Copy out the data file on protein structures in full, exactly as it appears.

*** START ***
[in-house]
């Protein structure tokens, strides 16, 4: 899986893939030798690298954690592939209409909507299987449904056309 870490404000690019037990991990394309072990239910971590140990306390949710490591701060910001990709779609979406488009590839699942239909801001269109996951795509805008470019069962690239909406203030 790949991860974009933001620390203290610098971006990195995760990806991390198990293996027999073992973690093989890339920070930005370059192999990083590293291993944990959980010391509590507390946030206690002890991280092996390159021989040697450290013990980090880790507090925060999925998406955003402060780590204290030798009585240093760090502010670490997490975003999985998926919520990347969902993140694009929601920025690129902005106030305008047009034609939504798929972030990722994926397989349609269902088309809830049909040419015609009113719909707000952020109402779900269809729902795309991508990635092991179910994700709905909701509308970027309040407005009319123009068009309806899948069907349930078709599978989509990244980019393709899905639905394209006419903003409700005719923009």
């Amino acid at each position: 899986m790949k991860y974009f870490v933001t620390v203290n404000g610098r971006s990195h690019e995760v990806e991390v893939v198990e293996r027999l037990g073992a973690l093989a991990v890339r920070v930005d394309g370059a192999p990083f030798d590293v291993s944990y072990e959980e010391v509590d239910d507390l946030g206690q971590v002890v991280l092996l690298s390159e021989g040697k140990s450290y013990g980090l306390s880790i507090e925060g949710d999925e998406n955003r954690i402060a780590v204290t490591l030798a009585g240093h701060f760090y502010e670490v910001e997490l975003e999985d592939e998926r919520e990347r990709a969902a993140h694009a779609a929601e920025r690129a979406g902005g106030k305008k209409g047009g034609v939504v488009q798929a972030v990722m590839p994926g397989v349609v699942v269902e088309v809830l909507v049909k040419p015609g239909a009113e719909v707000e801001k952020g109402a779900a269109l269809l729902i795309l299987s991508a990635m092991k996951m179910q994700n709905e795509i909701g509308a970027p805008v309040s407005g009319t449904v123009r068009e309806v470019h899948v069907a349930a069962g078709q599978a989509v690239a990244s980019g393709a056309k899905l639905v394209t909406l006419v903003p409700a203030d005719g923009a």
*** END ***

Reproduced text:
[in-house]
């Protein structure tokens, strides 16, 4: 899986893939030798690298954690592939209409909507299987449904056309 870490404000690019037990991990394309072990239910971590140990306390949710490591701060910001990709779609979406488009590839699942239909801001269109996951795509805008470019069962690239909406203030 790949991860974009933001620390203290610098971006990195995760990806991390198990293996027999073992973690093989890339920070930005370059192999990083590293291993944990959980010391509590507390946030206690002890991280092996390159021989040697450290013990980090880790507090925060999925998406955003402060780590204290030798009585240093760090502010670490997490975003999985998926919520990347969902993140694009929601920025690129902005106030305008047009034609939504798929972030990722994926397989349609269902088309809830049909040419015609009113719909707000952020109402779900269809729902795309991508990635092991179910994700709905909701509308970027309040407005009319123009068009309806899948069907349930078709599978989509990244980019393709899905639905394209006419903003409700005719923009």
């Amino acid at each position: 899986m790949k991860y974009f870490v933001t620390v203290n404000g610098r971006s990195h690019e995760v990806e991390v893939v198990e293996r027999l037990g073992a973690l093989a991990v890339r920070v930005d394309g370059a192999p990083f030798d590293v291993s944990y072990e959980e010391v509590d239910d507390l946030g206690q971590v002890v991280l092996l690298s390159e021989g040697k140990s450290y013990g980090l306390s880790i507090e925060g949710d999925e998406n955003r954690i402060a780590v204290t490591l030798a009585g240093h701060f760090y502010e670490v910001e997490l975003e999985d592939e998926r919520e990347r990709a969902a993140h694009a779609a929601e920025r690129a979406g902005g106030k305008k209409g047009g034609v939504v488009q798929a972030v990722m590839p994926g397989v349609v699942v269902e088309v809830l909507v049909k040419p015609g239909a009113e719909v707000e801001k952020g109402a779900a269109l269809l729902i795309l299987s991508a990635m092991k996951m179910q994700n709905e795509i909701g509308a970027p805008v309040s407005g009319t449904v123009r068009e309806v470019h899948v069907a349930a069962g078709q599978a989509v690239a990244s980019g393709a056309k899905l639905v394209t909406l006419v903003p409700a203030d005719g923009a």